How would you like an inhuman robot poking around in your insides? Sounds like science fiction. However, robotic surgery exists: a live surgeon operates through a computer that remotely controls very small instruments handled by a robot at the operating table.
The robot can mimic the actions of the human surgeon's hand within the small internal space being treated. It is said that the robot's mechanical strength and less fatigue for the surgeon provide advantages in treating obese patients.
James T. Breeden, MD, president of the American Congress of Obstetricians and Gynecologists (the nation’s leading group of physicians providing health care for women), injected a note of caution today into the hot topic of robotic surgery for hysterectomy, the removal of a woman's uterus.
A study published last month in the Journal of the American Medical Association found that the percentage of hysterectomies performed by robot surgeons has jumped from less than half a percent to nearly 10%, just in the past three years.
"Robotic surgery is not the only or the best minimally invasive approach for hysterectomy. Nor is it the most cost-efficient," Dr. Breeden told the press in discussing the three-year trend. "It is important to separate the marketing hype from the reality when considering the best surgical approach for hysterectomies." He added that "studies have shown that adding this expensive technology for routine surgical care does not improve patient outcomes."
When possible, vaginal hysterectomy (through a small opening at the top of the vagina) is the least invasive and least expensive option, the organization has concluded. Its advantages are well documented advantages, and the complication rates are low. For patients who do not qualify for the vaginal route, laparoscopic hysterectomy is the second least invasive and costly. Total abdominal hysterectomy, the old standard, which requires a large incision, costs more and involves more complex aftercare.
The costs of robotic surgery include more than $1.7 million per robot, $125,000 in annual maintenance costs, and up to $2,000 per surgery for the cost of single-use instruments. A study of over 264,000 hysterectomy patients in 441 hospitals found that robotics added an average of $2,000 per procedure without any demonstrable benefit, Breeden said.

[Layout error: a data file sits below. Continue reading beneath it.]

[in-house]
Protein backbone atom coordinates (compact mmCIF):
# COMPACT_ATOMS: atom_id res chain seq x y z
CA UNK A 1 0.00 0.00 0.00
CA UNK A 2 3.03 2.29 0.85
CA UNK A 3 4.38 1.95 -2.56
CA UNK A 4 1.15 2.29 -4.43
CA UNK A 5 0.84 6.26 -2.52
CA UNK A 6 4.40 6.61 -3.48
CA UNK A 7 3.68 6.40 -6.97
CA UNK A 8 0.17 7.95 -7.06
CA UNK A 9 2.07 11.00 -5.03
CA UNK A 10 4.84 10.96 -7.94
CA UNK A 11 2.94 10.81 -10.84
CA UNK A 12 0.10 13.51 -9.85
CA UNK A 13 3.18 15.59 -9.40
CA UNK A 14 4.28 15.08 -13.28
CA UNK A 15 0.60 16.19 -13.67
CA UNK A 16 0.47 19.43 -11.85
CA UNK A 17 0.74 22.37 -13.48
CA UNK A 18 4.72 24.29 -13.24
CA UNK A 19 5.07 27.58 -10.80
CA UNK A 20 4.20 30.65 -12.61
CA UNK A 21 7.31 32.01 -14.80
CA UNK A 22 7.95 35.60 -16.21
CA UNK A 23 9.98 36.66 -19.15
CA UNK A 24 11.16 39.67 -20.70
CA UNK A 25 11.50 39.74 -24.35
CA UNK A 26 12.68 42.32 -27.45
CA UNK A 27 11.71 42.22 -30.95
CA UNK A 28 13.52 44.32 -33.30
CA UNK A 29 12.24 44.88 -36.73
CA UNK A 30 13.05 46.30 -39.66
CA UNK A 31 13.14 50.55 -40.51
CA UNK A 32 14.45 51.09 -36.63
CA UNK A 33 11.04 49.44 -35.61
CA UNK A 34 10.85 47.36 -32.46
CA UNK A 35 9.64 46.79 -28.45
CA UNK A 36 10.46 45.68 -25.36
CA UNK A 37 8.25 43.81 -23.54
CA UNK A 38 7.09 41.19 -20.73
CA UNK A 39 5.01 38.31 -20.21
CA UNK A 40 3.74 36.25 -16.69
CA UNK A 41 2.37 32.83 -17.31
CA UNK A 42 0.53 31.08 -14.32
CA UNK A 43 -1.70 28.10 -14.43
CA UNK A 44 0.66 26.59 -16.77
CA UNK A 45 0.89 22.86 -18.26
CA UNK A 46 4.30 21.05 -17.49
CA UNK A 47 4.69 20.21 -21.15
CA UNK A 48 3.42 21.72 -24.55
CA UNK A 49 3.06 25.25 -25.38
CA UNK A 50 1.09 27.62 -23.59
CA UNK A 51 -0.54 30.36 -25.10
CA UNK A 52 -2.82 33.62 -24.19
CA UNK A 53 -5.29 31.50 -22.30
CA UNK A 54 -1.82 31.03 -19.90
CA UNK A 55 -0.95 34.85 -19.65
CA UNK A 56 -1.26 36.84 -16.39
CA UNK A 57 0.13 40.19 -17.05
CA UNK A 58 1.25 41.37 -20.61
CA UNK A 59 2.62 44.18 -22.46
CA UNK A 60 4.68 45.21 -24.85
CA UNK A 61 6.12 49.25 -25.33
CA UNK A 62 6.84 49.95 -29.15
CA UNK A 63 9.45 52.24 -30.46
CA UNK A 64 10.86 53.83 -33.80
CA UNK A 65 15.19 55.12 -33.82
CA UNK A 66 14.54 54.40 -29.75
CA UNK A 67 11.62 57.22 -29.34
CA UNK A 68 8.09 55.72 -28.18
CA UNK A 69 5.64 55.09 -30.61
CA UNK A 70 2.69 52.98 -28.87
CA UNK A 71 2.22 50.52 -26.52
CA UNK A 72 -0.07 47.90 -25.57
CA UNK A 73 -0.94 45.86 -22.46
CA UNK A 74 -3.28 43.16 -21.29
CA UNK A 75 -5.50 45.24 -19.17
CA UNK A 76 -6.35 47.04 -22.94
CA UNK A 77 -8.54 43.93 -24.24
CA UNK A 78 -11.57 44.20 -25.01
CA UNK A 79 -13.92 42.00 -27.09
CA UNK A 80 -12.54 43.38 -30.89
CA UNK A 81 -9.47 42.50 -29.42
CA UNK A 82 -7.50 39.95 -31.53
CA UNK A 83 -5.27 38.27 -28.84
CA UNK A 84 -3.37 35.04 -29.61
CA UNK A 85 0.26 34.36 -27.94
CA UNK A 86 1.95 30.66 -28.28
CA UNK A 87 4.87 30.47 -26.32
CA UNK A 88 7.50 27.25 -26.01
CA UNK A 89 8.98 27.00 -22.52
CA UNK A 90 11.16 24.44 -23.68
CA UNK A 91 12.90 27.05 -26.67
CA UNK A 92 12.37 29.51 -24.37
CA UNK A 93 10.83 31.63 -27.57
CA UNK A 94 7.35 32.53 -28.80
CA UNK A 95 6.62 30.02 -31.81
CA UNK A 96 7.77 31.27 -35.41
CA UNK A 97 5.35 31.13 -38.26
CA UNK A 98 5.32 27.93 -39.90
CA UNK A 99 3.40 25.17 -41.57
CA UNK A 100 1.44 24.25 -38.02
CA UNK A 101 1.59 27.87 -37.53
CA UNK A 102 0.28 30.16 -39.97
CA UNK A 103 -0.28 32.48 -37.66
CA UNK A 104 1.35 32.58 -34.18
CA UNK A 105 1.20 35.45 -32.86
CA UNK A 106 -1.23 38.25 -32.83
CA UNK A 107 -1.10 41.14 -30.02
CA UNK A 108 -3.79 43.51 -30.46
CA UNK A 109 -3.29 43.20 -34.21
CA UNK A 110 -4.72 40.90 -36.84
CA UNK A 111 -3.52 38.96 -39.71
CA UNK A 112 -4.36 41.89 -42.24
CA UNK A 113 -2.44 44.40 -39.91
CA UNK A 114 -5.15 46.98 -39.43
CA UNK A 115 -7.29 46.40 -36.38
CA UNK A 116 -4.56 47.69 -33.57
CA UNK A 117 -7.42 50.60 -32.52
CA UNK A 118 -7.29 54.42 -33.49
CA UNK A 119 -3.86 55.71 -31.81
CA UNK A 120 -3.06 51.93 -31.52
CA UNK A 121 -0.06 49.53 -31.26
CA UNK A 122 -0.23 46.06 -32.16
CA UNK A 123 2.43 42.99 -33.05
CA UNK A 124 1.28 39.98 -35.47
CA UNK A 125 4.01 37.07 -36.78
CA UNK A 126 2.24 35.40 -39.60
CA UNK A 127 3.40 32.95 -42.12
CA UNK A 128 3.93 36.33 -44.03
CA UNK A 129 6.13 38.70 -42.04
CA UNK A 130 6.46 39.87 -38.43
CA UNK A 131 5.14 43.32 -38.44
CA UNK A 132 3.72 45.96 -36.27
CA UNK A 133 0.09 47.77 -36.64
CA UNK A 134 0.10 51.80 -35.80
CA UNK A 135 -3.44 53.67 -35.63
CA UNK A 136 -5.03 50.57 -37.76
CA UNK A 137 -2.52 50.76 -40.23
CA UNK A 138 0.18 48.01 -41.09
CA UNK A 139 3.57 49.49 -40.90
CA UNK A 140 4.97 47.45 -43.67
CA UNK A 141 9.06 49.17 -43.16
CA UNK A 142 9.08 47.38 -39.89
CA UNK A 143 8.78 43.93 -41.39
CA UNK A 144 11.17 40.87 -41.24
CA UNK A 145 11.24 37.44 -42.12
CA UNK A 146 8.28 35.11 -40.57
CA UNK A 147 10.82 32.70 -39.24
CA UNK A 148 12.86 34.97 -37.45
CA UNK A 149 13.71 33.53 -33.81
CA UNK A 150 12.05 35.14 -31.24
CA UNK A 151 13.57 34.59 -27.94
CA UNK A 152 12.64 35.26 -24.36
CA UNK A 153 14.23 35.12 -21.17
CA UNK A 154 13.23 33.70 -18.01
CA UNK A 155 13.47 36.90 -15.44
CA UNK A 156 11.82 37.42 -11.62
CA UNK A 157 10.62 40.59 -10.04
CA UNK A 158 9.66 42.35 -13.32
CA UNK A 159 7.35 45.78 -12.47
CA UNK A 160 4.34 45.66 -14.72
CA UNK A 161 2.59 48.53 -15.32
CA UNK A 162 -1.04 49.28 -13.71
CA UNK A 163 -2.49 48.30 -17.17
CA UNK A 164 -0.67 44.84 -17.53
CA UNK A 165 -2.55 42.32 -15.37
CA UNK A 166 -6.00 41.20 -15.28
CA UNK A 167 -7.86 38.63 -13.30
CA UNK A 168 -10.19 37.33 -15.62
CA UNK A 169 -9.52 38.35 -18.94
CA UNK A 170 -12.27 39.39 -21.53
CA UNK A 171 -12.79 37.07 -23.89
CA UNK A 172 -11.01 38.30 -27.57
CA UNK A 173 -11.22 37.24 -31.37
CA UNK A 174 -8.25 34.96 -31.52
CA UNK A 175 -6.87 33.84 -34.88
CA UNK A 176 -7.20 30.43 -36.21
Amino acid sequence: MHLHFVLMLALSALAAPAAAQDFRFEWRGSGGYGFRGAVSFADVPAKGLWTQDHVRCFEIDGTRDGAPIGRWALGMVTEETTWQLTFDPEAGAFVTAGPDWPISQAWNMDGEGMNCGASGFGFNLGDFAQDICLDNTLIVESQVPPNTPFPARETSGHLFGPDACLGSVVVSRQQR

Like both vaginal and laparoscopic surgery, the robotic method generally provides women with "a shorter hospitalization and a faster return to full recovery compared with the traditional total abdominal hysterectomy." However, track records for outstanding patient outcomes and cost efficiencies are proven for the two established methods.
One of the most common major surgeries in the US, hysterectomy typically costs our health care system more than $5 billion a year. Breeden compares it to robotic hysterectomy: if most women undergoing the operation (for benign conditions) had a vaginal or laparoscopic procedure performed by skilled and experienced surgeons—rather than total abdominal or robotic hysterectomy—pain and recovery times would be reduced and savings to the health care system would be "dramatic." Using robotic surgery for all hysterectomies would add $1-2 billion to national health care costs.
Bottom line, for the ob/gyns: robotic hysterectomy is best in unusual and complex clinical conditions (such as difficult cancers) known to benefit by improved outcomes.
Based in Chicago, Sandy Dechert has been covering women's healthcare for Examiner.com since the webzine's official startup. She followed the creation and progress of the Affordable Care Act of 2010. Sandy has also reported on birth control, the 2012-2013 influenza epidemic, top women's health stories of 2012, and the fungal meningitis outbreaks.
If this article interests you, please "like" it, share or tweet, and/or send me a question or comment! To keep up with the most current news from science writer Sandy Dechert, follow my blog, or subscribe here and Examiner will email you when I publish new articles. All pictures and quotations here remain the property of their respective owners. To repost this report in part or completely, contact the author for a swift response at email@example.com. Tweet @sandydec for updates. Thanks for reading!